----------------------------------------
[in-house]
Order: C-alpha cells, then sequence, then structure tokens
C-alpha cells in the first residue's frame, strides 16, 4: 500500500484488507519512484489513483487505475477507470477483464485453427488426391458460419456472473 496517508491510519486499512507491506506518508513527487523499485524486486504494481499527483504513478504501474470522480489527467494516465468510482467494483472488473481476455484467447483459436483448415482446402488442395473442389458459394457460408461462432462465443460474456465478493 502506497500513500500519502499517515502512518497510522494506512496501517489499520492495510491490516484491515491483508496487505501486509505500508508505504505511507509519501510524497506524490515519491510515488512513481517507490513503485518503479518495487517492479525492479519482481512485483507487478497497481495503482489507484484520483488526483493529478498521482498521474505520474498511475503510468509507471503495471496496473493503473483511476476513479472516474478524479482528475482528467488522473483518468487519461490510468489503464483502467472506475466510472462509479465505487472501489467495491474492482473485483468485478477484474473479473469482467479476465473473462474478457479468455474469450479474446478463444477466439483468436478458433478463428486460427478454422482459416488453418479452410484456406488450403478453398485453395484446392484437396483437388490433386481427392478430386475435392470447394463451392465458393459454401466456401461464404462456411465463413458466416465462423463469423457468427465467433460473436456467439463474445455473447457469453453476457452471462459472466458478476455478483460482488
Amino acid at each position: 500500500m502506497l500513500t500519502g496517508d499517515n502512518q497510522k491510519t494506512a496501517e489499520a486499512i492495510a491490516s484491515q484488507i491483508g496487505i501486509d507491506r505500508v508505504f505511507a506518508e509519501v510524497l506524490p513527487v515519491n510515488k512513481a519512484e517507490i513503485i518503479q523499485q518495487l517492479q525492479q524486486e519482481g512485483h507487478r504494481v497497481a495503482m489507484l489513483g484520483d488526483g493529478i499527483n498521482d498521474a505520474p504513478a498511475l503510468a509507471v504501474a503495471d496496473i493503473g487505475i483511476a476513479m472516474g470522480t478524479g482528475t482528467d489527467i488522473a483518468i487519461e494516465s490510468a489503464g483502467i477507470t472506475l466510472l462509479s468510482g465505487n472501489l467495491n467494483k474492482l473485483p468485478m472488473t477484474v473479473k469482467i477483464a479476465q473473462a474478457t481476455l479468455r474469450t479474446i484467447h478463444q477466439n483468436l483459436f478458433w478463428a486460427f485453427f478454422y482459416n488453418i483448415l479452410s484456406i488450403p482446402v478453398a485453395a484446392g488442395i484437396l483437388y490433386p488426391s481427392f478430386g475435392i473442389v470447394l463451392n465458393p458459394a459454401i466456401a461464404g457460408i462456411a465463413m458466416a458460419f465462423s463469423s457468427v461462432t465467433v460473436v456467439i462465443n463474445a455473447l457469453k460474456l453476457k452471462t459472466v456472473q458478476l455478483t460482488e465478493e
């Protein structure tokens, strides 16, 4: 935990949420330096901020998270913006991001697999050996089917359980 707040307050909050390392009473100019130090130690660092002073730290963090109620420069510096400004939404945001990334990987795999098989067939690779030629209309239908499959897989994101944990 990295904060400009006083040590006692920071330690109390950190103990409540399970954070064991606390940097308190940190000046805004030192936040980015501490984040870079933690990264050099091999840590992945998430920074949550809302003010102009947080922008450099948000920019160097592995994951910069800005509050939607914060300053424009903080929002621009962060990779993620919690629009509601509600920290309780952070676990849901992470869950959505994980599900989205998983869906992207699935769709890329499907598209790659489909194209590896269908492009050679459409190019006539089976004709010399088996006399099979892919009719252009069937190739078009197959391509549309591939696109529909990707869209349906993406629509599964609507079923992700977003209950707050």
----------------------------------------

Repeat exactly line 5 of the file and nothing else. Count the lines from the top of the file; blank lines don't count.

């Protein structure tokens, strides 16, 4: 935990949420330096901020998270913006991001697999050996089917359980 707040307050909050390392009473100019130090130690660092002073730290963090109620420069510096400004939404945001990334990987795999098989067939690779030629209309239908499959897989994101944990 990295904060400009006083040590006692920071330690109390950190103990409540399970954070064991606390940097308190940190000046805004030192936040980015501490984040870079933690990264050099091999840590992945998430920074949550809302003010102009947080922008450099948000920019160097592995994951910069800005509050939607914060300053424009903080929002621009962060990779993620919690629009509601509600920290309780952070676990849901992470869950959505994980599900989205998983869906992207699935769709890329499907598209790659489909194209590896269908492009050679459409190019006539089976004709010399088996006399099979892919009719252009069937190739078009197959391509549309591939696109529909990707869209349906993406629509599964609507079923992700977003209950707050």